Civil War Hub of Arkansas
The following is a plea for those Arkansas history lovers to contact their lawmakers regarding a very interesting move to relocate the Arkansas History Commission from State Parks to the Department of Arkansas Heritage written by Tom Dillard, followed by an email forwarded by Dillard written by a History Commission Chairman:
To all Friends of Arkansas History:
The Hutchinson Administration has prepared draft legislation for consideration in the current Special which would completely strip the Arkansas History Commission of its authority. The legislation would transfer the History Commission from the Department of Parks & Tourism to the Department of Arkansas Heritage. So far, so good. But, the devil is in the details.
In governmental jargon, the proposal is a “Type 2” transfer—meaning that the Commission will not only be transferred but that the Commissioners will lose all powers to hire and fire the AHC director, develop budgets, issue rules and regulations, and deciding on the physical location of the History Commission. All powers would be transferred to the director of the Heritage Department, Stacy Hurst—who has absolutely no background in history and archives. The Commission could not even meet without being convened by Hurst.
The adoption of this legislation would enable a single person, Hurst, to determine where to house the History Commission. Her original plan was to move the History Commission to the old Balch Automobile building on Cantrell Road at the foot of Chester Street. Moving the History Commission’s location might be a good idea, but the decision should be carefully thought out since archival collections must be stored in the proper environmental conditions.
Even the name of the Arkansas History Commission would be changed, despite the fact that it has operated for more than a century under that name.
The proposed legislation would also adversely impact the Arkansas Black History Commission—which is a component of the AHC.
There is no compelling reason to adopt this legislation—especially in a hurried 3-day special session. Arkansas History deserves better!
There is no time to waste as the bill will probably be considered this week—possibly tomorrow. I urge everyone to contact both the governor and your local legislators. You can find your legislator and contact information at www.arkleg.state.ar.us. It is too late to send snail mail, so emails and phone calls are necessary. You can call your State Representative at 501-682-6211 and Senators can be called at 501-682-6107. You can leave a message. Unfortunately, we do not have a bill number, so refer to the Governor’s Efficiency Bill.
Please ask your legislators to delay considering this issue until a regular session. Do it now!
EMAIL FROM AHC CHAIRMAN:
Hello all, it appears there may be hope of delaying the move of the History Commission to the Dept. of Arkansas Heritage after all. Apparently several legislators are concerned about the size and scope of the legislation and other commissions included in the governor’s “efficiency” bill. The legislation doesn’t have a number yet but is likely to be heard in State Agencies committee which meets Thursday. Since the House Speaker’s name is on the draft bill I’ve seen, I’m assuming it will first go to the House committee which meets at 11:30 on Thursday in room 151. You can find your legislator and their contact information at www.arkleg.state.ar.us You will also be able to tell when the bill gets introduced, when it will be considered, and who serves on each committee. You can also call the state switchboard at 501-682-3000 and ask to speak to your House or Senate member. If they aren’t available, you can leave a message. It works best if you have the bill number, which we should know soon.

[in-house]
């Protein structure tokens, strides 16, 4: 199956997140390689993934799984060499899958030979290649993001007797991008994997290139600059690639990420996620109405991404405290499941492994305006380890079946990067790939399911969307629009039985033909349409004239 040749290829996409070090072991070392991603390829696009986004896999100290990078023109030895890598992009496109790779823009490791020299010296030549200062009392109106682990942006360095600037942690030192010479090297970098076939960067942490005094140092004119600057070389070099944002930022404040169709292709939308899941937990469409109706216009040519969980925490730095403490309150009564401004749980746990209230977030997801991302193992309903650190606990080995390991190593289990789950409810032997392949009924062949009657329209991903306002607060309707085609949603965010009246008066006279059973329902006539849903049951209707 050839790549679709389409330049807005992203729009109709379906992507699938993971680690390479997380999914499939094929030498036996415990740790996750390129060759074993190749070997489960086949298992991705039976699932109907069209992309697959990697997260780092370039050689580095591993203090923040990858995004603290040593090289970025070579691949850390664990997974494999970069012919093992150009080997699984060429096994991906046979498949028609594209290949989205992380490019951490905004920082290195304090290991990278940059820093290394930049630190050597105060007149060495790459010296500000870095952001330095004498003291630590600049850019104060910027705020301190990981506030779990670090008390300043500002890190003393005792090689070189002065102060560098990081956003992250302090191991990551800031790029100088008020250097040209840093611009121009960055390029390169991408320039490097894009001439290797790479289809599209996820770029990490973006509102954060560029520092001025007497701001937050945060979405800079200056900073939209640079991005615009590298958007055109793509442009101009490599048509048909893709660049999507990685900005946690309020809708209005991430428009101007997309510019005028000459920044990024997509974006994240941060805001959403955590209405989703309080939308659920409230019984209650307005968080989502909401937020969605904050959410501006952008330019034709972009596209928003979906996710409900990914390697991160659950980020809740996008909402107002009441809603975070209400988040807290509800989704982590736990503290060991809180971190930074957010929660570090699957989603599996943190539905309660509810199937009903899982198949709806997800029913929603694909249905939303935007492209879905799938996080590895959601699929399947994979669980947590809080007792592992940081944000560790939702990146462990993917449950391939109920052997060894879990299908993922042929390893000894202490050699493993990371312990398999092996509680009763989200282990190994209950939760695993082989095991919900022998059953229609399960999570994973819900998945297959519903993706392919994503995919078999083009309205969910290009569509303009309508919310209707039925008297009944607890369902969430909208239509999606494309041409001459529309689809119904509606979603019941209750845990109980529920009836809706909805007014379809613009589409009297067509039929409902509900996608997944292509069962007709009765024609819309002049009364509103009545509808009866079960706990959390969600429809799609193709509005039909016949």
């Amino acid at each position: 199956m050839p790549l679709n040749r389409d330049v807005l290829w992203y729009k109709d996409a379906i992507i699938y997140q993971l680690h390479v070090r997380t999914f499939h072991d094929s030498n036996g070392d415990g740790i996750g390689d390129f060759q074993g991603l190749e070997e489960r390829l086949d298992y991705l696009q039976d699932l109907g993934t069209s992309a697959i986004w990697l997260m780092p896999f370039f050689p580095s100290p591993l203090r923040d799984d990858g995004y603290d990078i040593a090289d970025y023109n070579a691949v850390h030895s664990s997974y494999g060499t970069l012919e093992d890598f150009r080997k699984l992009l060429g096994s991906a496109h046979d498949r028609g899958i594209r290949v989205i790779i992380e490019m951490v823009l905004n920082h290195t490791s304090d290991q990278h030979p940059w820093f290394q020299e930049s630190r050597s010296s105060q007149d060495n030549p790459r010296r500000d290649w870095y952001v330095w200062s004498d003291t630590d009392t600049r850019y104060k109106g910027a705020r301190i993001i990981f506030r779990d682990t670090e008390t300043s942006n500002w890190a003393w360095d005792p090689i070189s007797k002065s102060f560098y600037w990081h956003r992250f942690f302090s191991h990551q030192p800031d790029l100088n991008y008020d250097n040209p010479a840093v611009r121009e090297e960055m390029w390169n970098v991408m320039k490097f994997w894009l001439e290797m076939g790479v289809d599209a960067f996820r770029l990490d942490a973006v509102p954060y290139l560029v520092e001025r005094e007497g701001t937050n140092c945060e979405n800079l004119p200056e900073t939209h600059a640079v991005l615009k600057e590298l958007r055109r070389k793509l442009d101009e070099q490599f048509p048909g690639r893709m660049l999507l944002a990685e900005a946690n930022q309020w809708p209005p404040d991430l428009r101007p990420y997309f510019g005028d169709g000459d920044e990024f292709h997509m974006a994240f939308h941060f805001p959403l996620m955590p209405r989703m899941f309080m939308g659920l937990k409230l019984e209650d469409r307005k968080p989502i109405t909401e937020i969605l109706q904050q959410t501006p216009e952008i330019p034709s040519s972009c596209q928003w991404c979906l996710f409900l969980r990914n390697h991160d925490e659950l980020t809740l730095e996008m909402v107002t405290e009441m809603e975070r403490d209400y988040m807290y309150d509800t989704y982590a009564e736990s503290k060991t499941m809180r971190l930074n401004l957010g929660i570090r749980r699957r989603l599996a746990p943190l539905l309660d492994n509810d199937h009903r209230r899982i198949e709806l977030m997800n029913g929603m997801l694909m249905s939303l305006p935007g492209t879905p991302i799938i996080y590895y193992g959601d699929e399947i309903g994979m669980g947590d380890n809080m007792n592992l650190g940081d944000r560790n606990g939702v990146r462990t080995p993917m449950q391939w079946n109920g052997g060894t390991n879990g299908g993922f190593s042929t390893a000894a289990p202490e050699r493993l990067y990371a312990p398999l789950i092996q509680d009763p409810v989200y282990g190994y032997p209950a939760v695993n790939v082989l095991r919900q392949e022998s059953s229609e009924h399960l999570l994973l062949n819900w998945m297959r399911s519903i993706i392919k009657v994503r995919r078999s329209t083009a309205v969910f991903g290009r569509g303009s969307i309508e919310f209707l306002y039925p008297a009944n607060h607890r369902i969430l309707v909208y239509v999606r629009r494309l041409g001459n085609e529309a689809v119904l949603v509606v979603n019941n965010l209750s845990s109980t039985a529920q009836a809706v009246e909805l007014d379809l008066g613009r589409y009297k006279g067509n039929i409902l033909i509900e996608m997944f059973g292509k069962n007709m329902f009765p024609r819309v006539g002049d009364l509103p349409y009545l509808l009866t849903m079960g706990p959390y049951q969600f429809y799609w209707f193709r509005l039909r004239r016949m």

Here are the arguments I plan to make:
1. The History Commission has a 100 year history and this is a significant change to make in a short special session.
2. There is no urgency in making this change and the history, archival, genealogical, etc. communities have had no opportunity for input.
3. The History Commission members are unpaid volunteers with considerable experience and expertise. State government pays millions for consultants and the History Commission has experts who work for free on both the History Commission and the Black History Commission.
4. We need a new facility but making decisions about a new facility should include the views of people who know the particular requirements of an archival facility. The draft legislation proposed would leave that decision solely in the hands of the DAH director.
5. The name proposed, the History Division of DAH, doesn’t speak to our function as the state archives.
I think the first two points are most important at this point but added the last three because I think they are important. The strategy right now is to delay this transfer and related governance issues to a regular session when interested parties and organizations can provide feedback.
Thanks for your concern. Please feel free to share this email.
Mary Dillard, Chair, Arkansas History Commission